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As per the user guide of Python's RATESLIB package (https://rateslib.readthedocs.io/en/latest/i_guide.html#guide-doc), below example is provided to construct a Curve

from rateslib.curves import Curve

usd_curve = Curve(
    nodes={
        dt(2022, 1, 1): 1.0,
        dt(2022, 7, 1): 0.98,
        dt(2023, 1, 1): 0.95
    },
    calendar="nyc",
)

My question what is the type of the curve? Is it basically a discount curve? I dont seem to find any such definition in their User guide.

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1 Answer 1

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That is a curve parametrised by discount factors. The initial node date must be 1.0.

Including the defaults that curve is actually the same as

usd_curve = Curve(
    nodes={
        dt(2022, 1, 1): 1.0,
        dt(2022, 7, 1): 0.98,
        dt(2023, 1, 1): 0.95
    },
    calendar="nyc",
    interpolation="log_linear",
    modifier="MF",
    convention="ACT360",
)
usd_curve.plot("1b")

enter image description here

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    $\begingroup$ There is no "nyc" calendar, even if you.see one on a term aheet :) quant.stackexchange.com/questions/60330/… $\endgroup$ Commented Aug 15, 2023 at 20:24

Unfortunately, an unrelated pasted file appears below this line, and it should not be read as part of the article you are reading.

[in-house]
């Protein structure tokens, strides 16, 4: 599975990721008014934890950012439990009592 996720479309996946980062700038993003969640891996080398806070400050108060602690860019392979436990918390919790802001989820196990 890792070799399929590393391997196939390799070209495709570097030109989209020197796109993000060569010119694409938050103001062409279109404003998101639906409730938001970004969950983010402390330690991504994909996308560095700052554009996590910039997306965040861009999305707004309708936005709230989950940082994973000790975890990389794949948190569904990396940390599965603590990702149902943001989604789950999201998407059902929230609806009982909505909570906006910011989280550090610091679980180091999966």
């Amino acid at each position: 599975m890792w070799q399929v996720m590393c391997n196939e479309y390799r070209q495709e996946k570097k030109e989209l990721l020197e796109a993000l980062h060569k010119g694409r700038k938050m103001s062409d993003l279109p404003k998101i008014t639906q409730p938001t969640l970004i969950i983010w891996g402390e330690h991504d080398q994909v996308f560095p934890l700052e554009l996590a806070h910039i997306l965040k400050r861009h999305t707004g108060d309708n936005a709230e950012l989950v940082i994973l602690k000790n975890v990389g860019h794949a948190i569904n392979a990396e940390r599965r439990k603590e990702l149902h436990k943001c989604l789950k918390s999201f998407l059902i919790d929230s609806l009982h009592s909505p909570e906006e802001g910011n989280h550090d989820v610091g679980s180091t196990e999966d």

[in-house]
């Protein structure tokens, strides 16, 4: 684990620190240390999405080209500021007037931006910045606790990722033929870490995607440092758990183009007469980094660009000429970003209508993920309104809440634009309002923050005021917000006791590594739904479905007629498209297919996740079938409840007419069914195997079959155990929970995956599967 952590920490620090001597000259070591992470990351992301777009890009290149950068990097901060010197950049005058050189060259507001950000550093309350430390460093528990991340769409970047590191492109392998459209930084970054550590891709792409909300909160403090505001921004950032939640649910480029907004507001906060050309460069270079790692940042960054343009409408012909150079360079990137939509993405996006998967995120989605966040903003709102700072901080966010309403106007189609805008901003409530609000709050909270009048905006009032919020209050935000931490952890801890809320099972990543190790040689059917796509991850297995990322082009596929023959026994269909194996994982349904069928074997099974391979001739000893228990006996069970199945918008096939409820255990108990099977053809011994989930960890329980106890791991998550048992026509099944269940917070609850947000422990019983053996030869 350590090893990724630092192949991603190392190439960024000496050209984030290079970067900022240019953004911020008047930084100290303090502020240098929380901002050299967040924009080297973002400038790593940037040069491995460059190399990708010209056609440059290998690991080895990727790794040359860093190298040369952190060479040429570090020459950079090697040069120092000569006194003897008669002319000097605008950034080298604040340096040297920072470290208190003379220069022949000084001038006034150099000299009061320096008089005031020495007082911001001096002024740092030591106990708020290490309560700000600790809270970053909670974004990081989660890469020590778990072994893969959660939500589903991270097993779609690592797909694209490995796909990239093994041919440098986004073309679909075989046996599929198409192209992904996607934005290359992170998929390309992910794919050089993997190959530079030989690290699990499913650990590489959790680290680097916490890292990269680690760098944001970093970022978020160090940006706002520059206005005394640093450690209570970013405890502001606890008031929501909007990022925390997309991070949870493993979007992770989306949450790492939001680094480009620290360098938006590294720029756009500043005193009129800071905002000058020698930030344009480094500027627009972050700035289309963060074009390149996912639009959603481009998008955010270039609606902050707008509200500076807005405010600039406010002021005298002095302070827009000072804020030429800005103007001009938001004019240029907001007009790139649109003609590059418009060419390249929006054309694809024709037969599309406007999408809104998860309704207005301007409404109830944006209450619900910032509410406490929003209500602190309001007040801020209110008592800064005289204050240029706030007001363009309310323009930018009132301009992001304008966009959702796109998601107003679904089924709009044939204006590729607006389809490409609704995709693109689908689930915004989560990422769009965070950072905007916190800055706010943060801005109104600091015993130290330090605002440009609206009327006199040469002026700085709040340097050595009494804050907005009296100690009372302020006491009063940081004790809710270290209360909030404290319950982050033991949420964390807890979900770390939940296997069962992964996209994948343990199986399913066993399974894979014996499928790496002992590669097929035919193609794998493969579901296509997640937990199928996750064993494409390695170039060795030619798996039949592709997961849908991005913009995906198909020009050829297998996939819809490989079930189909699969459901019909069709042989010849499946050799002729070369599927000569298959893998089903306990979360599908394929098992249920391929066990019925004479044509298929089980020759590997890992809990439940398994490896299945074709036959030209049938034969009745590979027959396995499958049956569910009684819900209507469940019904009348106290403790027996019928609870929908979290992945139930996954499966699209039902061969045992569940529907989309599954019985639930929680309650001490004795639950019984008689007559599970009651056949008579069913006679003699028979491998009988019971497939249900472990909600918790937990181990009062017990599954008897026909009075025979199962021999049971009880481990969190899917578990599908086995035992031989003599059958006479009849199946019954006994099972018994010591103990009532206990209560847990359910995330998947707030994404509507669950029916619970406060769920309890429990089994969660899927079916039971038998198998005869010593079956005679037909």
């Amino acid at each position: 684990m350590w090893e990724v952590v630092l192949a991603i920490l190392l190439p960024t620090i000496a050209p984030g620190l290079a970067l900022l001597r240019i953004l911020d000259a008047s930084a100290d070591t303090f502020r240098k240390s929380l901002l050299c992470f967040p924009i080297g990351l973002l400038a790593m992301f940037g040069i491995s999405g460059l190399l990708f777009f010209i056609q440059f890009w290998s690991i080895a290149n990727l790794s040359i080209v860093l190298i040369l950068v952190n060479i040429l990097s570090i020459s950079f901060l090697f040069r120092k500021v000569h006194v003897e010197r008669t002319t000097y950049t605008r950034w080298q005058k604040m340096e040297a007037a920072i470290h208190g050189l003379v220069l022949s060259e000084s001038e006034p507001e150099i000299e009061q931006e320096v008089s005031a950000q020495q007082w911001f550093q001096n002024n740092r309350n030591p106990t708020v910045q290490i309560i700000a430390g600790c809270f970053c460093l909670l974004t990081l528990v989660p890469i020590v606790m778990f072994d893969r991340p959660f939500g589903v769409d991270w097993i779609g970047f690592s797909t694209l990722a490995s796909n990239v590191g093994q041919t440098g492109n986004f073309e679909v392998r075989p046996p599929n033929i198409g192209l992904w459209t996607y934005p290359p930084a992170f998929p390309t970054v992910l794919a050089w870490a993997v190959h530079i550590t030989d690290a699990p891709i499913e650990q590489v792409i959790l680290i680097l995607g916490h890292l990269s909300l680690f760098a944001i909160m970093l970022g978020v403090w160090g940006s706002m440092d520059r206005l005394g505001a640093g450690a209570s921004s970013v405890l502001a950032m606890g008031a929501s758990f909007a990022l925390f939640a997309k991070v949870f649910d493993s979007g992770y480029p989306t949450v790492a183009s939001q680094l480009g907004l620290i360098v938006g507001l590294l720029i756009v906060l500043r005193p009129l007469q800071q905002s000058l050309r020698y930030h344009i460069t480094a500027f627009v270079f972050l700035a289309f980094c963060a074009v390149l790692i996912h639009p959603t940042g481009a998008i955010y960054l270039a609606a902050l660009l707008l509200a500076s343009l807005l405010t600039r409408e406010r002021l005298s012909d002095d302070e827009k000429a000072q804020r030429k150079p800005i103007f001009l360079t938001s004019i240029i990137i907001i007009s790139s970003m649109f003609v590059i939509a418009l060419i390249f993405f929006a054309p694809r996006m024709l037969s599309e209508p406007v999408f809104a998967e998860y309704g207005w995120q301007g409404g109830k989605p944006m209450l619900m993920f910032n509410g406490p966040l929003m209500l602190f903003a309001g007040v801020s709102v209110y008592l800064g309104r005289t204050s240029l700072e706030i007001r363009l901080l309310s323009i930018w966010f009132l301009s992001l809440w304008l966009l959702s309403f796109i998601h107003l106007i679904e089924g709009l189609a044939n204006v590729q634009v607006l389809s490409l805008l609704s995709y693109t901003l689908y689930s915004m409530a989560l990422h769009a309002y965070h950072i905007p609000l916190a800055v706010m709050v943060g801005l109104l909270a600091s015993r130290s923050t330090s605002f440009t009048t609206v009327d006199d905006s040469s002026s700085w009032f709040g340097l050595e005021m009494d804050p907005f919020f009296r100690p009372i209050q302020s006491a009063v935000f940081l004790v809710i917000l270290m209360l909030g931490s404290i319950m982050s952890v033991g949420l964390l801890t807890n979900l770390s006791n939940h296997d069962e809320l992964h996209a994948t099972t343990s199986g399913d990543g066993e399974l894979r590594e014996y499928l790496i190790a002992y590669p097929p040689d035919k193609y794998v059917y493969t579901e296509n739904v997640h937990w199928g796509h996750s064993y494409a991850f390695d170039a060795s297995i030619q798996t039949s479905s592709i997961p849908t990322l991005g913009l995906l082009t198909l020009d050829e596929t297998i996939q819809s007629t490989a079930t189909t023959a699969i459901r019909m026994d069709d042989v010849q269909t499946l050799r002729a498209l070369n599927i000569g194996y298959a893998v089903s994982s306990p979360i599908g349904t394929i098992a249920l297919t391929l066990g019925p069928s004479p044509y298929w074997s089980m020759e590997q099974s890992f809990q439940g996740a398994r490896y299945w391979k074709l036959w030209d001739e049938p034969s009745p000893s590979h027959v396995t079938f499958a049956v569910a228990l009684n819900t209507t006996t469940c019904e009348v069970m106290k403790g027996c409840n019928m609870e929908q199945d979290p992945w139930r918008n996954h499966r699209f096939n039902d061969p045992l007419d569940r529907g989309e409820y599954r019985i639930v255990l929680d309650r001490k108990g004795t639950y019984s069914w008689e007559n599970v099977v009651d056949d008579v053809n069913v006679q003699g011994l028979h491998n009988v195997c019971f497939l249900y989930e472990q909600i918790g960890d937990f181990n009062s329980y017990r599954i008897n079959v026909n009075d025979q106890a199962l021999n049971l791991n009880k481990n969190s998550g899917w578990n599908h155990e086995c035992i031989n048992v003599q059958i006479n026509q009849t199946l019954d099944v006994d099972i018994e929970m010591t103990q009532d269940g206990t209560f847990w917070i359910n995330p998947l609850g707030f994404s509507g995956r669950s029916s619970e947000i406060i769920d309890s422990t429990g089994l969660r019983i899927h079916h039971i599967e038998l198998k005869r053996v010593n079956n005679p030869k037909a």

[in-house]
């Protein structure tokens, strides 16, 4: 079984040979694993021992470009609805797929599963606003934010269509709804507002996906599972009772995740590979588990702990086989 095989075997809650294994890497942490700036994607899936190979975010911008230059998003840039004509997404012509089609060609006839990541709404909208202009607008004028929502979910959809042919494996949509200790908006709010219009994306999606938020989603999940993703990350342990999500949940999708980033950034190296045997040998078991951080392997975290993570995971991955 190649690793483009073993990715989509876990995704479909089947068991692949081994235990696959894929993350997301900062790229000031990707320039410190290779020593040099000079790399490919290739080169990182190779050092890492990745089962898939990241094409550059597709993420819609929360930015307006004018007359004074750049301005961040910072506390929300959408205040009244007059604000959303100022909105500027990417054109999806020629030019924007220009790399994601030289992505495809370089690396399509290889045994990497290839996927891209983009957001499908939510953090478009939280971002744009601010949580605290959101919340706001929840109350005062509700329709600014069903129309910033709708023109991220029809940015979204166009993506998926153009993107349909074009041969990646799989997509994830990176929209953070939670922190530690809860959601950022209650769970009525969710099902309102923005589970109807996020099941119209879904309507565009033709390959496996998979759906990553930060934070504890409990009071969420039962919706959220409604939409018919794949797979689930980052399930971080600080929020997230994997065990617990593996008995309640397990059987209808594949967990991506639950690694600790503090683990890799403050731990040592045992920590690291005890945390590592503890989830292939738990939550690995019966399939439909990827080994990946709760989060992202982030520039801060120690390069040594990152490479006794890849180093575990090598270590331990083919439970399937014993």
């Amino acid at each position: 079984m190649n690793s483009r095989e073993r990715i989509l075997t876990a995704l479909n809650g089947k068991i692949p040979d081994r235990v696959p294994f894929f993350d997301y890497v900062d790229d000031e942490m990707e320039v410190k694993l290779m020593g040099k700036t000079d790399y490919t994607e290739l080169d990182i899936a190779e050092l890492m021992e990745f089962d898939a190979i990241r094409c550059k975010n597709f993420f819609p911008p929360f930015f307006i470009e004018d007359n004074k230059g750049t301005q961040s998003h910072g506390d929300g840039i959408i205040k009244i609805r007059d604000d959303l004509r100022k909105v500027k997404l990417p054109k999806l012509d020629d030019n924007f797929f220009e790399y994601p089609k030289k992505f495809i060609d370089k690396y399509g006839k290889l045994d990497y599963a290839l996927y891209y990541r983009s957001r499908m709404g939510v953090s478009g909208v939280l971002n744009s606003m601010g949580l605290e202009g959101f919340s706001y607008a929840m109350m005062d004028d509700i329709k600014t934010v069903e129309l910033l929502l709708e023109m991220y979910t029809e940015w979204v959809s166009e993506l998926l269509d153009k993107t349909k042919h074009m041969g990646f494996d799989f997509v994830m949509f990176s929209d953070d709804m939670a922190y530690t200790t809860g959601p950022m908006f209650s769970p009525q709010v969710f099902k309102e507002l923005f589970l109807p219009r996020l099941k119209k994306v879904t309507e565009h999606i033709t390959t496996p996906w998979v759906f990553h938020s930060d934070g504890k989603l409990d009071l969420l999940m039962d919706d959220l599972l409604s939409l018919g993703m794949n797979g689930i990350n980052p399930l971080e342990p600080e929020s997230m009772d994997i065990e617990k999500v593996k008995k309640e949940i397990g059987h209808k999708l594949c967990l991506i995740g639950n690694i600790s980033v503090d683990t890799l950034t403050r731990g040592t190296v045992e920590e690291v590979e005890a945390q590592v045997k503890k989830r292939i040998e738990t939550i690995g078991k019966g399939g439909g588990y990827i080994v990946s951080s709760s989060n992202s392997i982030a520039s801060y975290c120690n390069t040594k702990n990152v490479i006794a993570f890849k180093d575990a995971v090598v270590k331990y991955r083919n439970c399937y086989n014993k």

• $\begingroup$ Well it has to be called something. This "nyc" calendar's hols are listed here, and it is back tested against the prior publication dates of all the SOFR fixings. rateslib.readthedocs.io/en/latest/api/… $\endgroup$
    – Attack68
    Commented Aug 15, 2023 at 20:30
  • $\begingroup$ The new york bond calendar differs a little from the new york stock exchange calendar. Using the wrong new york calendar sometimes causes small differences. quant.stackexchange.com/questions/57666/… $\endgroup$ Commented Aug 15, 2023 at 20:40
  • $\begingroup$ Maybe it would be best to call this specific calendar referenced here the "sofr" calendar. Take your point. Sounds like a job in itself managing all these cals. $\endgroup$
    – Attack68
    Commented Aug 15, 2023 at 20:44
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    $\begingroup$ SOFR uses SIFMA calandar, in which, e.g., Good Friday is usually a holiday, but in a few rare cases just an early close. Yes, managing calendar data is complicated and not much fun, but at least referencing a right one would help - then d/l the dates feom Bbg CDR or a vendor like financialcalendar.com $\endgroup$ Commented Aug 15, 2023 at 20:55

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